Details: Cobh
Southeast of Cork, the third largest city in Ireland, is Great Island, which is now connected to the mainland by a bridge. At the south end of the island is the small port of Cobh, the point where countless impoverished Irish citizens left for the New World. The Heritage Centre in Cobh contains information on the periods of famine and emigration and on the Titanic, whose last stop was Cobh.
Map: 11th day: Cork

12th day: Dublin

Where schoolbells rang: A schoolhouse converted to a hotel
Where schoolbells rang: A schoolhouse converted to a hotel
Splits Dublin into rich and poor halves: The River Liffey
Splits Dublin into rich and poor halves: The River Liffey
Rock of Cashel
Distance: 260 km Travel time: 3:30 h

On the way to the capital you will pass the Rock of Cashel, one of the most important historical monuments in Ireland. Believed to be the site where the King of Munster was converted by St. Patrick in the 6th century, most parts of the massive fortress crowning the hill were built in the 12th and 13th centuries.
Rental car drop off
Drop off location: Dublin City/Dowtown


Accommodation: An old schoolhouse

2 Nights, Bed & Breakfast
The venerable schoolhouse was designed by the same Dublin architects that created the Museum of Trinity College. From 1861 to 1969 it served as the home of St. Stephen's Parochial School and was the centre of the Easter Rising in 1916, one of the country's most important rebellions against British rule. After the final ringing of the schoolbells the building stood vacant for 30 years before being carefully restored and converted to 4 star hotel. The individually decorated bedrooms were named after famous Irish authors. What was once a large classroom is now the site of a gourmet restaurant that includes the Schoolhouse Bar, which is frequented by many locals.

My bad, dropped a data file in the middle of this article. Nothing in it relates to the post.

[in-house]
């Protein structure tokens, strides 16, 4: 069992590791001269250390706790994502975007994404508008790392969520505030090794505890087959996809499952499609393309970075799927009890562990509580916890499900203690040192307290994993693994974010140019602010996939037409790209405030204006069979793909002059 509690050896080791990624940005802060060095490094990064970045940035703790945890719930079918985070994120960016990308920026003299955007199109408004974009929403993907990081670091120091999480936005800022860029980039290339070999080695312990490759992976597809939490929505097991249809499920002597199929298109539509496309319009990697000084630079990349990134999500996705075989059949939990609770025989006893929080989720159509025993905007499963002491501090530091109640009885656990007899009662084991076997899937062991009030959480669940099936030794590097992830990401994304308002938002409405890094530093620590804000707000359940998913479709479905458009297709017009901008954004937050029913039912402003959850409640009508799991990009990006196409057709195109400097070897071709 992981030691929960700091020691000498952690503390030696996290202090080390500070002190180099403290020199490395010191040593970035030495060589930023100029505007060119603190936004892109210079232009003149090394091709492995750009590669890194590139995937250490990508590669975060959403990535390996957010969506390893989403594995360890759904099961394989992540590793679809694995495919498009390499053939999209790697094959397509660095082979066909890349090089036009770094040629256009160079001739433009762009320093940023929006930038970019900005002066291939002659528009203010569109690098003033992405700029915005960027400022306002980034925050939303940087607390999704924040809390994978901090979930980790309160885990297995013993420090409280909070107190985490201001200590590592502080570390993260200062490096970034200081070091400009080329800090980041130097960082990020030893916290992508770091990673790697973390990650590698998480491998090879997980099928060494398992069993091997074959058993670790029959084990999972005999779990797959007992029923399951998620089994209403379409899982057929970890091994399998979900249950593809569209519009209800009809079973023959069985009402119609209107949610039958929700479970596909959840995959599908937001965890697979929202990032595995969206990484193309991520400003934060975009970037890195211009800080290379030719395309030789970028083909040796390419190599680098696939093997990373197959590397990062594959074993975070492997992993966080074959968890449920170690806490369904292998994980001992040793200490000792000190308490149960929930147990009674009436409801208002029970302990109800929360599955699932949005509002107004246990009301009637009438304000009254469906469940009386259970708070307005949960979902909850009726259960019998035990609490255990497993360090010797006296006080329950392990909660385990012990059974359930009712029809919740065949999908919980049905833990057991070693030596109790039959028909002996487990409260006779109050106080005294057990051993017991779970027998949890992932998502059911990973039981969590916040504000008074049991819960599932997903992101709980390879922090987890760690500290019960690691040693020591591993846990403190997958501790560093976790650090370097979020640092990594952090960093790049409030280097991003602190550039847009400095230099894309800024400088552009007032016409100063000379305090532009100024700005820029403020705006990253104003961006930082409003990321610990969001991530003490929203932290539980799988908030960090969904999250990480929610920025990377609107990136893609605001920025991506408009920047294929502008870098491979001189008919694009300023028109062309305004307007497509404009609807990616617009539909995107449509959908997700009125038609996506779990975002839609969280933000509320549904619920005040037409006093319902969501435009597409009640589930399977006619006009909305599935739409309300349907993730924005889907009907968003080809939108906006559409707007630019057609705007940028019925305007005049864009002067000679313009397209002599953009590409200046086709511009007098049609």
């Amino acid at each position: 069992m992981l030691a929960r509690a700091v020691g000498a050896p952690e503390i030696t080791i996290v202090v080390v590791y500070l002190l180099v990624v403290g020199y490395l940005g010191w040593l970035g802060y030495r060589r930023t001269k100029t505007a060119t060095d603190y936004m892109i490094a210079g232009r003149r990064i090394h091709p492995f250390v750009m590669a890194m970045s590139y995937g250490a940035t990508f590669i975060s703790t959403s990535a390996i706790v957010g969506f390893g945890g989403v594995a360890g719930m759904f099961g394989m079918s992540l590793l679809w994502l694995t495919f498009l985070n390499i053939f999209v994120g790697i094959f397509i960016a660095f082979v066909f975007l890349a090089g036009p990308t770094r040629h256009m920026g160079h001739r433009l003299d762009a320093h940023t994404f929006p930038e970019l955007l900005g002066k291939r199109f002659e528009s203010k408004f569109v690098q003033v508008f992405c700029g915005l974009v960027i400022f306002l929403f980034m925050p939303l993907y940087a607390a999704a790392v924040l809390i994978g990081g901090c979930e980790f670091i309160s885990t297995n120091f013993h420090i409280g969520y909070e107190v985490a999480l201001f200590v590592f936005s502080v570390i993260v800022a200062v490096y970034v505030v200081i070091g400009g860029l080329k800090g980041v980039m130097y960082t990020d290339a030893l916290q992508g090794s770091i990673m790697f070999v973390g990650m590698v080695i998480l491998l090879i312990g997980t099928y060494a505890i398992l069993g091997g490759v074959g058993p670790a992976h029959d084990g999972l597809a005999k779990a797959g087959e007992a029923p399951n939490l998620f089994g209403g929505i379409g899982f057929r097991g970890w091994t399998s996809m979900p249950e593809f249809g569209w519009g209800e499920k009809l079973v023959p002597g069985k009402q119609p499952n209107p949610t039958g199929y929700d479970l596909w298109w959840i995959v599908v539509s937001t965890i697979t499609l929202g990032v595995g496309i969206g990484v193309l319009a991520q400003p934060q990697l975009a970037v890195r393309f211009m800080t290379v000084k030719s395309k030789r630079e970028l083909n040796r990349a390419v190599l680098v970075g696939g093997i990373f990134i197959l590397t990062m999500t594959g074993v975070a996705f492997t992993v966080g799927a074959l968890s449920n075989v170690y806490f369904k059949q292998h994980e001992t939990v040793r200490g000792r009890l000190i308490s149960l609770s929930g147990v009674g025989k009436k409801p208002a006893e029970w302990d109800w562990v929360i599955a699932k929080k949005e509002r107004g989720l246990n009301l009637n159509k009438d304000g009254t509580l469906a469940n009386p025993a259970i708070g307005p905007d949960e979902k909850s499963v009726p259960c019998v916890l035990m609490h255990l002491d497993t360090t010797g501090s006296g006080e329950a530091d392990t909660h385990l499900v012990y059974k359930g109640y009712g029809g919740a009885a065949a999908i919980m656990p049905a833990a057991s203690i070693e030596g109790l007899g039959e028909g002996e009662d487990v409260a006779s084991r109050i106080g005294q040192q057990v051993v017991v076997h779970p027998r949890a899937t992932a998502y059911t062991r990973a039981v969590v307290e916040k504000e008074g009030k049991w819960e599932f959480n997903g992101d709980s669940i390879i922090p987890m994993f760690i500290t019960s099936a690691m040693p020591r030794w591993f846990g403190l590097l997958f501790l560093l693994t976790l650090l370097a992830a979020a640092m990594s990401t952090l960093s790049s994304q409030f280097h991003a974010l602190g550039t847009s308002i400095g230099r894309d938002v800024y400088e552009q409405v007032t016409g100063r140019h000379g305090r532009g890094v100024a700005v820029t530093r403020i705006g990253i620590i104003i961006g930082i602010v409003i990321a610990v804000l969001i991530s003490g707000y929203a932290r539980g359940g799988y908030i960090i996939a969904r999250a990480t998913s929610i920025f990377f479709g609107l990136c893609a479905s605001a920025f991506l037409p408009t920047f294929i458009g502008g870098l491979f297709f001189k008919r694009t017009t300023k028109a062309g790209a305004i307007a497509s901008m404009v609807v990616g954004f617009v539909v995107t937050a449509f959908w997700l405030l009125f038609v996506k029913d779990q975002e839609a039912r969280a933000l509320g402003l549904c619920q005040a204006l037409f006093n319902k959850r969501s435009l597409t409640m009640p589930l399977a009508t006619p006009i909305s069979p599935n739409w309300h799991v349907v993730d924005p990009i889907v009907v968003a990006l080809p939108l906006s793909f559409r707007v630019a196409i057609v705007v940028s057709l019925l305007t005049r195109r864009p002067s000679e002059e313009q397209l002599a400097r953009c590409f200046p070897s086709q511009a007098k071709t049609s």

Details: Dublin
The capital on the east coast with its 500,000 residents is without doubt the political and cultural centre of Ireland. Around one-third of the island's total population lives in the Dublin metropolitan area. The layout of the Dublin was determined by the River Liffey, which runs straight through the city and splits it into a poor northern half and a rich southern half before flowing through the harbour into the sea. A settlement called "Dubh Linn" ("black pool") must have existed even before 450 AD, when many of the citizens were converted to Christianity by St. Patrick. The city was ruled by many different invaders throughout its long and eventful history. Much of the architecture that dominates in the old town dates back to the 18th century, when Ireland enjoyed a brief phase of peaceful respite and the population of Dublin soared from 65,000 to over 200,000. Most of the buildings that make up Trinity College were constructed during this period, such as the stately Old Library, as were numerous other famous landmarks, like St. James Gate Brewery, home to Guinness beer. Fresh samples of the famous brew are available at the visitors' centre, which is open from 10 a.m. to 4 p.m. Monday through Friday.